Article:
Year Established: 2020 Start Date: 2020-02-27 End Date: 2021-02-25
Total Federal Funds: $20,000 Total Non-Federal Funds: $40,002
Principal Investigators: Emad Habib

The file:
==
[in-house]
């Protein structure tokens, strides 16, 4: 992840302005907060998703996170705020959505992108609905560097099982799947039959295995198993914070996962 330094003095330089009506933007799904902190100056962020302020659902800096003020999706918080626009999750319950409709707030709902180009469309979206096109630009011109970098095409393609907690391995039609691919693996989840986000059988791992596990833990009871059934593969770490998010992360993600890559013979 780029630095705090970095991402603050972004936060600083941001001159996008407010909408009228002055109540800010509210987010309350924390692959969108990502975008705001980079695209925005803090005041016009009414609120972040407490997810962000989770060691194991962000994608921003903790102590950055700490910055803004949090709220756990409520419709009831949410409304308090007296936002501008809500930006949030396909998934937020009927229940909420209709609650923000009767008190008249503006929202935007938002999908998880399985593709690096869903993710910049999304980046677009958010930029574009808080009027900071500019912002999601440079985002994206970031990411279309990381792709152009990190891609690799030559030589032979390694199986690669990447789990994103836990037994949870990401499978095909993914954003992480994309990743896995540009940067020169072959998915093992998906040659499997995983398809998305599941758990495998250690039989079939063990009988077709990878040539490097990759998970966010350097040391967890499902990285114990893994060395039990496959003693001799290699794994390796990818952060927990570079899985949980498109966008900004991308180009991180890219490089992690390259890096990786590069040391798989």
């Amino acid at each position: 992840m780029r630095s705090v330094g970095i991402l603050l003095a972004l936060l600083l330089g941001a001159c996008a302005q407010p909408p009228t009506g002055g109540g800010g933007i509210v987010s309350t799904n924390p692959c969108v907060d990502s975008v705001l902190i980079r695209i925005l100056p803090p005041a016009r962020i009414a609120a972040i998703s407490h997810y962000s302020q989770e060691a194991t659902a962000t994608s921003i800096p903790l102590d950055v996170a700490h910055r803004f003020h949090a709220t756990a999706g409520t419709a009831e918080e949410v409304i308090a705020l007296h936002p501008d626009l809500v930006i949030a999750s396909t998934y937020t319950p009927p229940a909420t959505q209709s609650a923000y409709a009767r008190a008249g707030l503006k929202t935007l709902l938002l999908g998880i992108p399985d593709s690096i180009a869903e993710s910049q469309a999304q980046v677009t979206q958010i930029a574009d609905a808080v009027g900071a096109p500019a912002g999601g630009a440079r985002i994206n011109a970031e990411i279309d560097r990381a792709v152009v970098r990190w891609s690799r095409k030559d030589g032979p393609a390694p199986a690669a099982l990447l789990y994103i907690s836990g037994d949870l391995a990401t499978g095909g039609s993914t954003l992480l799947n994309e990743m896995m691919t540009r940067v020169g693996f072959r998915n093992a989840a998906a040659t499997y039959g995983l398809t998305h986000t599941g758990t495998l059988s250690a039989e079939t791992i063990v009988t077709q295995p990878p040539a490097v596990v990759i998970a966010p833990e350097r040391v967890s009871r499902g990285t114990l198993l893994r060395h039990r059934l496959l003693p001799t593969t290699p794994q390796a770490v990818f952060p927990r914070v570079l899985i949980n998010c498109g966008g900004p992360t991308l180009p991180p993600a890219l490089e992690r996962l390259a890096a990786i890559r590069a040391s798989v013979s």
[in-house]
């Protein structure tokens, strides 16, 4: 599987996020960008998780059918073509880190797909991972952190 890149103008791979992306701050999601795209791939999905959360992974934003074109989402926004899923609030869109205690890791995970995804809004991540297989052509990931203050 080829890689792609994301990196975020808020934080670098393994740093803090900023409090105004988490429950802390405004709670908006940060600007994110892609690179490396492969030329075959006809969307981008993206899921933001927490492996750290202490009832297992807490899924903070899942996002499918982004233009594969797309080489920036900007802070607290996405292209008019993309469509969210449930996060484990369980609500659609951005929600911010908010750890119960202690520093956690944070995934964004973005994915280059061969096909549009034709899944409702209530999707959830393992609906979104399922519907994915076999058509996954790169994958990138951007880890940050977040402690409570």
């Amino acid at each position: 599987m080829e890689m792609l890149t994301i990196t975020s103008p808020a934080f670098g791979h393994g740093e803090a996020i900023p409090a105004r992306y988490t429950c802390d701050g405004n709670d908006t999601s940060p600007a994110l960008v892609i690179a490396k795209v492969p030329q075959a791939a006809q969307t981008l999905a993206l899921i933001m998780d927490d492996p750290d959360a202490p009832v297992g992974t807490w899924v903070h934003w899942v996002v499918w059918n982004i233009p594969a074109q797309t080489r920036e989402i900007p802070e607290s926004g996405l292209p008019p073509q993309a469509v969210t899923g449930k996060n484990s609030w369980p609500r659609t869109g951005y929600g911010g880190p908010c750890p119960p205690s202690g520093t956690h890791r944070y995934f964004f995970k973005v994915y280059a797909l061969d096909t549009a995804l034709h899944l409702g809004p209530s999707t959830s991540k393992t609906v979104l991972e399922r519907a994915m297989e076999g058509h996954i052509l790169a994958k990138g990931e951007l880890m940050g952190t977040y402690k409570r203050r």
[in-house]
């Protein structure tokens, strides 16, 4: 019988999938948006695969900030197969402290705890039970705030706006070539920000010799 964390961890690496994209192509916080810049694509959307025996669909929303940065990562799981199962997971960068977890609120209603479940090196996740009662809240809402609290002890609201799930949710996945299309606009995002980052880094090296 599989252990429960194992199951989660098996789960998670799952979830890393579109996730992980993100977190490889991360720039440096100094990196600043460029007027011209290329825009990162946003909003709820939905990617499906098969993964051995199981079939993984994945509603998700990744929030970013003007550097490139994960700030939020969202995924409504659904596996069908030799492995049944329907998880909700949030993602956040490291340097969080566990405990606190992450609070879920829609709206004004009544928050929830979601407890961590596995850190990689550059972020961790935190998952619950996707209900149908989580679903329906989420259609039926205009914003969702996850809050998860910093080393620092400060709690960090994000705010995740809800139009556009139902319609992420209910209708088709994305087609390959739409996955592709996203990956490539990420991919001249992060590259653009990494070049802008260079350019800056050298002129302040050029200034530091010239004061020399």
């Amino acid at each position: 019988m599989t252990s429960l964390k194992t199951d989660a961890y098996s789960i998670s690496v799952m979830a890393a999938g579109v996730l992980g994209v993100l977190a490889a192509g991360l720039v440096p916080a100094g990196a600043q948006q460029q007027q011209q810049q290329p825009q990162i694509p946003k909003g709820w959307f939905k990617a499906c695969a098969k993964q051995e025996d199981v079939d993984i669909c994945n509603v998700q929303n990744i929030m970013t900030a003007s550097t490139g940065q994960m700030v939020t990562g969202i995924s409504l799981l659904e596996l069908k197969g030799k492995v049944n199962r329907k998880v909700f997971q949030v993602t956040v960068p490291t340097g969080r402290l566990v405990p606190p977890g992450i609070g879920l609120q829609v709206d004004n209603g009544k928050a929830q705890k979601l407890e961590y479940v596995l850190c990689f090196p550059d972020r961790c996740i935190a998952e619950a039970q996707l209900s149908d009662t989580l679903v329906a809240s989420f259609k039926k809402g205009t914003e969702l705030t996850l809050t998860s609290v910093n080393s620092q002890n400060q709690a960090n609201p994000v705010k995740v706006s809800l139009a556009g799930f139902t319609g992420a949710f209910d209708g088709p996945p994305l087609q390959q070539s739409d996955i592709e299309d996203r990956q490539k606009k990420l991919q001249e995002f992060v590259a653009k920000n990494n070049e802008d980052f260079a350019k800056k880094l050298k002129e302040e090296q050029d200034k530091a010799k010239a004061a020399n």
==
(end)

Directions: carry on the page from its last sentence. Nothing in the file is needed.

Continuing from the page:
Abstract: Stresses on freshwater resources are rising due to increases in water demands and the increase in frequency and duration of droughts. Even in relatively wet regions, such as the south central and eastern coastal regions in the USA, water demands have increased substantially over time and resulted in alarming stresses on the surface and groundwater systems. Over-pumping in coastal regions, such as the Chicot Aquifer in southwest Louisiana, has led to consequences such as subsidence and saltwater intrusion. This project proposes to evaluate the suitability of Aquifer Storage and Recovery (ASR) as an innovative water management approach in the humid coastal southwest region of Louisiana, USA. The project will examine the feasibility of ASR in the Chicot Aquifer in coastal Louisiana conceptually using a geospatial framework, combined numerical modeling techniques. The project will also assess the potential utility of ASR in providing flood mitigation benefits to the region. The project will result in the formulation of a highly flexible ASR site suitability index applied to the Chicot aquifer region in southwest Louisiana. The index will be applied at a HUC12 watershed scale where information on rivers and streams are used as potential water sources for ASR operations. The index will integrate different criteria that capture primary factors for ASR feasibility: aquifer characteristics, water availability, water quality, and land use. The approach will assess the importance of water quality as a critical consideration for ASR using historical data that capture salinity levels in both surface and groundwater. Using hydraulic simulations, the project will assess the potential effectiveness of surface water capture and injection at the local level in mitigating flood impacts frequently encountered in coastal Louisiana and other low gradient regions.